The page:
Steve Austin Vs. Ninjas and Nukes in "Six Million Dollar Man" #1 (REVIEW)

If I were in a position to advise anyone on how to adapt The Six Million Dollar Man to a contemporary medium, I would have a few "musts" that absolutely would have to be in place in order for the adaptation to work. Luckily, Dynamite Comics managed to get most of those down without me.

Steve Austin Vs. Ninjas and Nukes in "Six Million Dollar Man" #1 (REVIEW)
//Credit: Dynamite Comics

First off, The Six Million Dollar Man needs to be set in the '70s. The story would fall apart in any decade since, and it's a already a plausible stretch for that time frame. We don't know if six million dollars would build a bionic super spy in that era, but it wouldn't even buy a bionic butt cheek right now.

Second, your Six Million Dollar Man reboot would need to have a sense of humor. Whether it's mild humor, or a full blown absurdity fest ala Danger 5, this property is too ridiculous to take seriously.

Third, Patrick Warburton needs to play Steve Austin, whether your adaptation is live action or animated.

I'm happy to say that Dynamite managed to check off two of those requirements, and since it's a comic book you can just pretend Warburton is reading Austin's lines. It works really well, and lifts up some of the less effective parts of the book.

Christopher Hastings delivers a fun, light spirited story, in which Colonel Steve Austin, newly minted cyborg spy, lands in Japan on his first mission. He is met by Agent Niko Abe, who has information on a potential nuclear threat.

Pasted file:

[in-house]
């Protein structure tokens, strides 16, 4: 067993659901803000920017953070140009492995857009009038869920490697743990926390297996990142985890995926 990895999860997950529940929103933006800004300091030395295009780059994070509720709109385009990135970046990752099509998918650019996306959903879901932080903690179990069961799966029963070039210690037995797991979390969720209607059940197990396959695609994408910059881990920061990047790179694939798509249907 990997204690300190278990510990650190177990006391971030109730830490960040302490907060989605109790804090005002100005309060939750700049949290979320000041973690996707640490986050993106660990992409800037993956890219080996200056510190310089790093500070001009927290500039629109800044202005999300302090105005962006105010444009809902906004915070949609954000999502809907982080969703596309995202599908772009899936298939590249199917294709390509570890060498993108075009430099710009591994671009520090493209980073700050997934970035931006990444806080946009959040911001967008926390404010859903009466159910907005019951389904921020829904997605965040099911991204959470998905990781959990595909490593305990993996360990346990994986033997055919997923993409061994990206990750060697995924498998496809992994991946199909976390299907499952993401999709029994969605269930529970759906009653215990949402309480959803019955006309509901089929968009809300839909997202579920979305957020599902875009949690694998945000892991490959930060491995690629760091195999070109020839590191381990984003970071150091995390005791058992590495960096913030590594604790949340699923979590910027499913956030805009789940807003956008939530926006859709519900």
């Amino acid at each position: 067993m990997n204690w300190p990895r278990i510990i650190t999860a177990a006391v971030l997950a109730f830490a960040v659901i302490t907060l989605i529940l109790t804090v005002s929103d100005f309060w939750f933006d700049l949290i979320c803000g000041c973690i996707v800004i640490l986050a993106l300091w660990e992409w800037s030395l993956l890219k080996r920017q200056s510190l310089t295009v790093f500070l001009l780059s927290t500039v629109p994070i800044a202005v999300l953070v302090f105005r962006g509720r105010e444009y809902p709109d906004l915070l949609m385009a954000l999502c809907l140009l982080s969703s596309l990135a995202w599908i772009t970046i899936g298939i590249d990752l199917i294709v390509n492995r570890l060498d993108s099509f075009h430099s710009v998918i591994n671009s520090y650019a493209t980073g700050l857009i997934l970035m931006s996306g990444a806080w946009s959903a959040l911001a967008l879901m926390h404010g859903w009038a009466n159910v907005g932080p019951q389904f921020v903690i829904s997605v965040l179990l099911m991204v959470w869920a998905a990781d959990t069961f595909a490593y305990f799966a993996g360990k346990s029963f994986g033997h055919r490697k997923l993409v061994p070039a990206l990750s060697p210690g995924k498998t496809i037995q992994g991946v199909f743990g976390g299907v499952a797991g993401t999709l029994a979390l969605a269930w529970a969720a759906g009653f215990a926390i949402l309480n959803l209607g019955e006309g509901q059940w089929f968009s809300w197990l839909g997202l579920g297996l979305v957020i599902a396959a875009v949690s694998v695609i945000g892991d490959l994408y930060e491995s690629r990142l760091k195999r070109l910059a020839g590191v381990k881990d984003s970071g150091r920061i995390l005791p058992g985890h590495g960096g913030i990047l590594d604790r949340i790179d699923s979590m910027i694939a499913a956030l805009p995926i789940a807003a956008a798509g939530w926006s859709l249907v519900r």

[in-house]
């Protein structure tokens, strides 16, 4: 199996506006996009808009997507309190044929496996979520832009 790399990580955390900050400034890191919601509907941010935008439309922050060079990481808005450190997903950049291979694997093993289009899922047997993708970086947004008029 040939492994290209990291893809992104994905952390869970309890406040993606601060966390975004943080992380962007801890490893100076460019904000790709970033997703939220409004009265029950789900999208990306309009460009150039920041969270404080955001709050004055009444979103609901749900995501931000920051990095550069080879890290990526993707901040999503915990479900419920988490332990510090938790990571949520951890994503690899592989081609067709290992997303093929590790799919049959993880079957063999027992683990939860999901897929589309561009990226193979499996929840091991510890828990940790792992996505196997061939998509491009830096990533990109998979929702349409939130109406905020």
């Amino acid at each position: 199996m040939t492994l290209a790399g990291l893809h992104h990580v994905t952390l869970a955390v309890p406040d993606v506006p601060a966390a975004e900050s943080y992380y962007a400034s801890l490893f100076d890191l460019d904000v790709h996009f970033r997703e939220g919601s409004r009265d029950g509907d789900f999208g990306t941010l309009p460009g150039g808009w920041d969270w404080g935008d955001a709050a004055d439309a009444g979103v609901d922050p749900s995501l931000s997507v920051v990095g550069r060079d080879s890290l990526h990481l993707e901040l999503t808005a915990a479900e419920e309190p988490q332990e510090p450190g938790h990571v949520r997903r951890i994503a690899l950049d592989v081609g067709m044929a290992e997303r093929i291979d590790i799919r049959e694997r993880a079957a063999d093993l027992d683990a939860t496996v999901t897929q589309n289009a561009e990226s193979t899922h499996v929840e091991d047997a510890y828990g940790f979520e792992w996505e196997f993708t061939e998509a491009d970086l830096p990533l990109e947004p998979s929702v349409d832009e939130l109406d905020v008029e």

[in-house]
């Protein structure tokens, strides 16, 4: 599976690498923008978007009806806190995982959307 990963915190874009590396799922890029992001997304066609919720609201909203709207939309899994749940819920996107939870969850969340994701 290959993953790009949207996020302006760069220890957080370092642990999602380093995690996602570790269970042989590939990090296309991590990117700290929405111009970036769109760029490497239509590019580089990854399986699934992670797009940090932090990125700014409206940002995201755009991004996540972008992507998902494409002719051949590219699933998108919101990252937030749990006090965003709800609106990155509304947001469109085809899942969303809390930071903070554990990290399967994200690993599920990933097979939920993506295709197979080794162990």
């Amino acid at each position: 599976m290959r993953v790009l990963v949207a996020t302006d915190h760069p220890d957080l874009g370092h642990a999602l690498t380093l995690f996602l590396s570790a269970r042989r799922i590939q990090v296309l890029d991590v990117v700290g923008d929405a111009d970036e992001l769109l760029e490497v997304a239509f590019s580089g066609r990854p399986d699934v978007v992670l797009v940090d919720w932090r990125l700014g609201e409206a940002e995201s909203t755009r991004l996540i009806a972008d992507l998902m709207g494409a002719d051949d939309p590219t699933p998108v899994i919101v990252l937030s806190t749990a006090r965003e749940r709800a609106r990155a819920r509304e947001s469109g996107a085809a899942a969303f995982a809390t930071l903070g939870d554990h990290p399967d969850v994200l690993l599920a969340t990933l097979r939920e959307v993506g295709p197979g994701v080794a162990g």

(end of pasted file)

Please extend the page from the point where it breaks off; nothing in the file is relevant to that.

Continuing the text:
Austin is completely full of himself, much to Niko's dismay. He's also something of an oaf (check comedy on the above list), and there's an amusing enough fight between Austin and some ninja's that leads to a pretty dramatic conclusion.

David Hahn's art has a nice, Archie comics-like feeling to it that carries the story well, although I would have loved to see a more 1970's style approach to the art. Is that a failing on Hahn's side? Absolutely not. I just feel like a Hanna-Barbera style would have worked better, but I am seriously being fussy here. The art you see on the cover is about what you're going to see on the inside.

The whole comic feels like a less absurd early issue of Ben Edlund's The Tick, with a wise-cracking moron trying to fight off a legion of ninjas while the truly competent member of the team suffers through the mission. It's a fun read, and I'm definitely intrigued to see where Hastings and company take The Six Million Dollar Man in future issues.

Is The Six Million Dollar Man worth your hard-earned $3.99? That depends. If you're a die-hard fan of the '70s series, you might not like the humorous approach. If you can handle that, then maybe this is for you. This feels like it would be a little more value for your buck as a graphic novel when the series is finished, though.

SUMMARY: Script: Christopher Hastings; Art: David Hahn; Colors: Roshan Kurichiyanil; Letters: Ariana Maher; Editor: Nate Cosby; Publisher: Dynamite Comics; Release Date: March 6, 2019; Cover Price: $3.99; 31 pages.

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Leigh KadeAbout Leigh Kade

Leigh George Kade is a writer, illustrator, and sculptor who lives in Salt Lake City with his wife and two small Skrulls. Leigh has also been a panelist on the wildly popular Geek Show Podcast since 2008. He has been an Entertainment Writer for Bleeding Cool since 2018.
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